We take out insurance to cover us if the worst happens.
And if the worst happens, you hope that your insurer will support you through the tough times until you get back on your feet. Unfortunately, that doesn’t always happen.
If your insurer has turned their back on you, if your claim has been rejected, or if there is a dispute over how much you are covered for, you have rights and there are steps that you can take to protect them.
The devil in the detail
Very few of us ever read the fine print in an insurance contract, and it’s usually only when you make a claim that you learn of some potentially nasty details. And to make matters more difficult, the fine print can change significantly between policies and insurers.
For example, consumer watchdog Choice recently studied the definition of “fire cover” in 26 different insurance policies and found that there is no standard term and, worryingly, that the term is often open to interpretation.
It seems unthinkable that you wouldn’t be covered if your house has been lost due to bushfire but some policies will ask you to establish where the fire came from, and whether the property or the contents were actually damaged by fire, as opposed to melting, ash or smoke damage.
One major insurer was even found to exclude damage caused by "heat, ash, soot and smoke when your home or contents have not caught on fire unless it is caused by a burning building within 10 metres of the insured address”.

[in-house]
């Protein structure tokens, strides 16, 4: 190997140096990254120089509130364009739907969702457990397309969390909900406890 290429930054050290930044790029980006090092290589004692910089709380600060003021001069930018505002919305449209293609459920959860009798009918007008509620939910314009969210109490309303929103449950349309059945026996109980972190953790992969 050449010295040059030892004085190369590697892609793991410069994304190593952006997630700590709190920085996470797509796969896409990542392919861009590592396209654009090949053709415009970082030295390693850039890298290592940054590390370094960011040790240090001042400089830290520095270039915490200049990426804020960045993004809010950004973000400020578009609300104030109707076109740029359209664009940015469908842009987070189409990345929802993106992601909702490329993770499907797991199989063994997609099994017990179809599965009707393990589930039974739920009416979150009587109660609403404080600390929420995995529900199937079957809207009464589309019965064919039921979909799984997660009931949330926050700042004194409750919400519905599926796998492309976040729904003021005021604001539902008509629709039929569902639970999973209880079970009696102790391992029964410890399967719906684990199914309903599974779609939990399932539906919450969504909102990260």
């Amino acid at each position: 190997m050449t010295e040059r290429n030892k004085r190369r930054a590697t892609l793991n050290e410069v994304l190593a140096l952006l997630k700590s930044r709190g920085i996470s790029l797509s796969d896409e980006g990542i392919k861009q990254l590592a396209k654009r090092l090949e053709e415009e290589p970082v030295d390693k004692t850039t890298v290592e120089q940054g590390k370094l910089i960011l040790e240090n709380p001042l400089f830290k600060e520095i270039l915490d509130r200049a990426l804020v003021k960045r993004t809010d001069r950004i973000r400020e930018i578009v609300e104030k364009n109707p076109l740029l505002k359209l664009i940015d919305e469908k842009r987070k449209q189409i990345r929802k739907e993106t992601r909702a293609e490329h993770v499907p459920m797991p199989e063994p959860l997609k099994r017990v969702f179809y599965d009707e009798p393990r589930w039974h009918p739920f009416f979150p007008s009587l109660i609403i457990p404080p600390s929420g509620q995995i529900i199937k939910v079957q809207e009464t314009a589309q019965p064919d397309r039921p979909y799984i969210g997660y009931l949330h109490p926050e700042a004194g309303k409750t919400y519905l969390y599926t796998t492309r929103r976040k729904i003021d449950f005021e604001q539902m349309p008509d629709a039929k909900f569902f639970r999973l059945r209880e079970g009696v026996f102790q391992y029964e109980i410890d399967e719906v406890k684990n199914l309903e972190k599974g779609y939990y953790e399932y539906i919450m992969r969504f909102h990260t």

A further issue can be establishing the value of your contents. Chances are, if your home is destroyed, you have lost all receipts and records of items and furniture collected over a lifetime.
So, what can you do?
The important thing to remember is that the insurer’s decision is not final. In our experience, insurers often rely on people not fighting back when their claim is rejected.
The first thing you can do is ask the insurer to review its decision. It is well within your rights to ask for them to undertake an “internal review”. If possible, we recommend you provide any additional evidence and/or arguments to support your claim.
If your claim is again rejected or the amount the insurer agrees to pay remains in dispute, you can then seek review by the Australian Financial Complaints Authority (AFCA) or through the Courts.
With many definitions of what constitutes fire damage open to interpretation, it may be possible to argue that the insurer’s interpretation of a clause in the policy is unreasonable.
The law is also clear that insurers cannot rely on unusual terms in an insurance policy, unless the insurer clearly informed you in writing of the effect of that provision before you signed the contract.
Seek legal advice on your options
If you find yourself suddenly facing some nasty fine print or the insurer fails to properly quantify your claimed loss, get some advice. Your rights are worth fighting for.
AFCA have set up a bushfire hotline where you can get some initial advice and ask questions about your rights, which is available to both individuals and small businesses. Call them for support on 1800 337 444 or click here.
In addition, Maurice Blackburn will check your insurance cover and entitlements for free so that you know where you stand. If you get push back from an insurer when you should have cover, we can take your case on and fight for you. Call us on 1800 311 968 or send us an email.